"We have, at our disposal, a captive audience of schoolchildren. Some of them don't go to the black board and raise their hand 'cause they think they're gonna be wrong. I think you should say to these kids you think you get it wrong sometimes, you should come down here and see how the big boys do it. I think you should tell them you haven't given up hope, and that it may turn up, but in the meantime, you want NASA to put its best people in the room, and you want them to start building Galileo VI. Some of them will laugh, and most of them won't care, but for some, they might honestly see that it's about going to the blackboard and raising your hand."

    Yes, that is it exactly. In science, in school, and in life ... it's about going to the blackboard and raising your hand.

    The Importance of Failure in Science originally appeared on About.com Physics on Friday, May 30th, 2014 at 18:45:09.

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  • Superheroes and Science

    Physics of Superheroes coverSome of my earliest scientific knowledge was gleaned from the pages of comic books, as I learned that The Flash was unable to move faster than the speed of light and that, when he did move this fast, time actually moved faster for him than it did for the surrounding world ... principles that are scientifically grounded in Einstein's theory of relativity!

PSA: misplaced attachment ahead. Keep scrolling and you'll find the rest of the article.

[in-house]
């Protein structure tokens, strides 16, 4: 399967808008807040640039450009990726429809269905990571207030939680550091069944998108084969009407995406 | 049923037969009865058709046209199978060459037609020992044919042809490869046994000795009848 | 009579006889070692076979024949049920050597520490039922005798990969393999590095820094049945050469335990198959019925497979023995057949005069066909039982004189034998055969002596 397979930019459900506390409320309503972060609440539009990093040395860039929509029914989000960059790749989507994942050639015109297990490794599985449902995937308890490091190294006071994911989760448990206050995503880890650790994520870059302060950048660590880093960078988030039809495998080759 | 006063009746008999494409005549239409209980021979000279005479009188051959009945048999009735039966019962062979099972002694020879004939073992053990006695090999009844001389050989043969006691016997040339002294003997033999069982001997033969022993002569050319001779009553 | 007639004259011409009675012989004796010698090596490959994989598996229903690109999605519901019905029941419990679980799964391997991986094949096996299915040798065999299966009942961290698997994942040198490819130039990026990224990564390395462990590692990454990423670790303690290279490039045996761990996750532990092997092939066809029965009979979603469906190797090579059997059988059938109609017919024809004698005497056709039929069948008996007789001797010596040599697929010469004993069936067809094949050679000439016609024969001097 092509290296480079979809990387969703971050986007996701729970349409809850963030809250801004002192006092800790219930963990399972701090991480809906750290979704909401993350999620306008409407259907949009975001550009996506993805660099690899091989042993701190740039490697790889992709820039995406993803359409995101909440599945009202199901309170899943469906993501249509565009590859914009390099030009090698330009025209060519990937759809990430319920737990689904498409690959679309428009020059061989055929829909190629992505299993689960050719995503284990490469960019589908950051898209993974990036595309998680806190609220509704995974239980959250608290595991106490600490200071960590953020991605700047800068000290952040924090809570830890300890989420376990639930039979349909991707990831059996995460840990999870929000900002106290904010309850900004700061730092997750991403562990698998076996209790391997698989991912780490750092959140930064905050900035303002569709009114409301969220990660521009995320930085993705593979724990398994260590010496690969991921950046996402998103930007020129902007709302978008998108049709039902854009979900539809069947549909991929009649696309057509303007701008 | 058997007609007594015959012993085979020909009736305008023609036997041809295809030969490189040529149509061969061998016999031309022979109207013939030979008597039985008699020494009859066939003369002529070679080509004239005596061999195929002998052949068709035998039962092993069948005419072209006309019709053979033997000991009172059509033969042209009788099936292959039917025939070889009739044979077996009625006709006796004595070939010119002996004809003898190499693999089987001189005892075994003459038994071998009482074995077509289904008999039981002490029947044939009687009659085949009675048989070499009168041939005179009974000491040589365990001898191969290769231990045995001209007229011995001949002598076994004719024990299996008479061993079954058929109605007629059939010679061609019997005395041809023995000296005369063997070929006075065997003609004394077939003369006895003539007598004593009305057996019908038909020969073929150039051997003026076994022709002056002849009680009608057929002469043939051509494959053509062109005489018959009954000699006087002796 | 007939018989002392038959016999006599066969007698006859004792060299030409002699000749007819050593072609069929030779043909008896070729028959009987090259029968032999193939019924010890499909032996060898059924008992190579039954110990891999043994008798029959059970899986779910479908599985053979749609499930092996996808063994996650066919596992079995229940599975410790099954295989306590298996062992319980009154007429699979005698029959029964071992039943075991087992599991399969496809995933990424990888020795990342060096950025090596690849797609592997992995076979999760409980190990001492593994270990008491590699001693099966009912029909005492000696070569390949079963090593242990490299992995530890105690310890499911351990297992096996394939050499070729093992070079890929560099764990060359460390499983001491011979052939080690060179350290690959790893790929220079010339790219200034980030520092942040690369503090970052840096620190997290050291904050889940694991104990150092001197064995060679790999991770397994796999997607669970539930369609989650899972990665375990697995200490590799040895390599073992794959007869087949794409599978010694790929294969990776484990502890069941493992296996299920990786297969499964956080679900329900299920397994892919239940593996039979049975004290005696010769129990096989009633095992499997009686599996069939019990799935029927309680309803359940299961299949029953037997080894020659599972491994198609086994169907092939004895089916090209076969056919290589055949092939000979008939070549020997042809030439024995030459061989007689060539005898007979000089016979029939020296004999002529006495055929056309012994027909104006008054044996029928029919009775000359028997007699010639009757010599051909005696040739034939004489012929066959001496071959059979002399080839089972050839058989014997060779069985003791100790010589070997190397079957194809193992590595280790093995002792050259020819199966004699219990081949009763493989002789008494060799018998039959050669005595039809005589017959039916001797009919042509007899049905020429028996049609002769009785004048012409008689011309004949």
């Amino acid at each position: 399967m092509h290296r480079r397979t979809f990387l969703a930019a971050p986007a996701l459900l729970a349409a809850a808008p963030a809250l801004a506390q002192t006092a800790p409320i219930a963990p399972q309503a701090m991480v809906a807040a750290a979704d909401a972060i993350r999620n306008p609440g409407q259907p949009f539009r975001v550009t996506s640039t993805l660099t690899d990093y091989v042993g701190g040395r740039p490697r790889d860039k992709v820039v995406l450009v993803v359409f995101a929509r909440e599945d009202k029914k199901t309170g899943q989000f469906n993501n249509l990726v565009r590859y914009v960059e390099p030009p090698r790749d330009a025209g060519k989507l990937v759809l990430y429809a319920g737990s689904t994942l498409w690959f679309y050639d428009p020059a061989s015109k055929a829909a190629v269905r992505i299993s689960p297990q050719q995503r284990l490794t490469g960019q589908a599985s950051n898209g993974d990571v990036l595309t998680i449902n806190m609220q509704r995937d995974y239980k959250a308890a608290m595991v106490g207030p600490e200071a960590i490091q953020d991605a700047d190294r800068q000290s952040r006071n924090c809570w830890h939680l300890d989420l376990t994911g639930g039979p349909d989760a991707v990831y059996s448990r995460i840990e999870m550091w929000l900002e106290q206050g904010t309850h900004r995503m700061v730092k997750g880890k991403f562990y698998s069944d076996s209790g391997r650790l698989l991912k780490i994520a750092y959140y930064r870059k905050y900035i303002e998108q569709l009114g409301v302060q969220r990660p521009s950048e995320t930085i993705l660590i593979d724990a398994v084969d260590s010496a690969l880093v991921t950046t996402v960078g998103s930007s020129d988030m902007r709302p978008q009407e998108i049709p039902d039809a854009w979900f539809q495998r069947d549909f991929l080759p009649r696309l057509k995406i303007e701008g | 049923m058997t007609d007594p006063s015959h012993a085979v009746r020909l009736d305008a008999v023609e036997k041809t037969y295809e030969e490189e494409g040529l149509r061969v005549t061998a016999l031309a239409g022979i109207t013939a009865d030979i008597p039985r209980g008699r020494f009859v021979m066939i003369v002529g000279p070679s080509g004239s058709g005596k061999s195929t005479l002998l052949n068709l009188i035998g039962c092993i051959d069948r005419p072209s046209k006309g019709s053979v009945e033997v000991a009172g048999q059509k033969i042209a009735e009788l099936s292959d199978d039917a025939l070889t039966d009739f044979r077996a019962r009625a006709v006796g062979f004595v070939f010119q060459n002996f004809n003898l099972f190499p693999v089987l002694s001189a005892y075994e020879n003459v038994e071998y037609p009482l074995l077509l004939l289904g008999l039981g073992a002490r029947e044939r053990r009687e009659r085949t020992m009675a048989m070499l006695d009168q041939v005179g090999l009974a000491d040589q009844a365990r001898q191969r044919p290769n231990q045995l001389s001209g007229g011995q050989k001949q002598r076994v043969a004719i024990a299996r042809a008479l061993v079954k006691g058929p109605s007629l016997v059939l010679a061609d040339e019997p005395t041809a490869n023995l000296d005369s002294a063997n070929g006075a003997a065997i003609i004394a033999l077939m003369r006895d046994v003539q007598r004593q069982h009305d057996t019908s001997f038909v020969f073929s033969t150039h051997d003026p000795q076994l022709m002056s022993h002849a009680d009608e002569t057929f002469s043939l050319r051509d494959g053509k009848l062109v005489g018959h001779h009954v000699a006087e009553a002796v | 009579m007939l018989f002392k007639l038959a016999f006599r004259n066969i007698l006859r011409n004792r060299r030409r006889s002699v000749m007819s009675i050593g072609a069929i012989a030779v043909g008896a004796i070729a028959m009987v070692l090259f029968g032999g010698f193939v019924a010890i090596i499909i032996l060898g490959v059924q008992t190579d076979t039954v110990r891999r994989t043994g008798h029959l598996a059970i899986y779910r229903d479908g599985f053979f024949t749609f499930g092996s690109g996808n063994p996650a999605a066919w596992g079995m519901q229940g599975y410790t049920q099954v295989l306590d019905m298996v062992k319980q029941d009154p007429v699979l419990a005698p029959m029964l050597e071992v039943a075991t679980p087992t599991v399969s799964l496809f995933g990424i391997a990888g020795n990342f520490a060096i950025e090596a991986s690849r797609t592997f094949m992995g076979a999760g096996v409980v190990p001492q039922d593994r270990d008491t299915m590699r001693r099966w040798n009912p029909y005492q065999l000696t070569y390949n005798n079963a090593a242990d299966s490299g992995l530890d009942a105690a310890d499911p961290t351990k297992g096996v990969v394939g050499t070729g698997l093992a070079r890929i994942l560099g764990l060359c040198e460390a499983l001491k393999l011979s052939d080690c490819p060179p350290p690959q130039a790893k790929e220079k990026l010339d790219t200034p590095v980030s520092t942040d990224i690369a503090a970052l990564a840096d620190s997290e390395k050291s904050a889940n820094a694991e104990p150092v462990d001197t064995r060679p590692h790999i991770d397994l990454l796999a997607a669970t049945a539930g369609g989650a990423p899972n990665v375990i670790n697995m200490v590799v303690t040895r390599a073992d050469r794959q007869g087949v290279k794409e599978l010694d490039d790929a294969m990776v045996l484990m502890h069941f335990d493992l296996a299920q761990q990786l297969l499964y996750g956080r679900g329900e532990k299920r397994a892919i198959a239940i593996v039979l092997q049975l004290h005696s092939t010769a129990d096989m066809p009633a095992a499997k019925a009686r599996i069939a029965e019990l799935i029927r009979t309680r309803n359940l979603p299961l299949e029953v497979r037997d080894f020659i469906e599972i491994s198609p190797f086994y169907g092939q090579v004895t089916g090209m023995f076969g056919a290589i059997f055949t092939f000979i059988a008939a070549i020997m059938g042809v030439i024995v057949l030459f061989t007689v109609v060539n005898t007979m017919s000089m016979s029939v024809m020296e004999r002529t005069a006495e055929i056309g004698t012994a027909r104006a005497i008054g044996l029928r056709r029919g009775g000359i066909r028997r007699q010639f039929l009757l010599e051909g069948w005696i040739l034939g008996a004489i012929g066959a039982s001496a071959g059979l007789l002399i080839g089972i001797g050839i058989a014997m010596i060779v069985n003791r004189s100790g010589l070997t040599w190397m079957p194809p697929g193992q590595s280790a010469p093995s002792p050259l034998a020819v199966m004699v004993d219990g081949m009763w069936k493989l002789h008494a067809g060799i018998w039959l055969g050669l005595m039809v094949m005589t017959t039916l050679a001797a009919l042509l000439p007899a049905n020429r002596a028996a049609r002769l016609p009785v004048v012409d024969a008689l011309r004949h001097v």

And I'm not the only one. Firmly rooted in the golden age of science fiction, developed alongside the transformation in technology that came along with the nuclear age in the middle of the twentieth century, comic book origin stories incorporate all manner of scientific causes ... usually some form of radiation bombardment. The same forces that created the terror of Godzilla also created Spiderman, The Hulk, and the Fantastic Four. The science related to superheroics in traditional comic books is described in great detail by physicist James Kakalios in his entertaining book The Physics of Superheroes.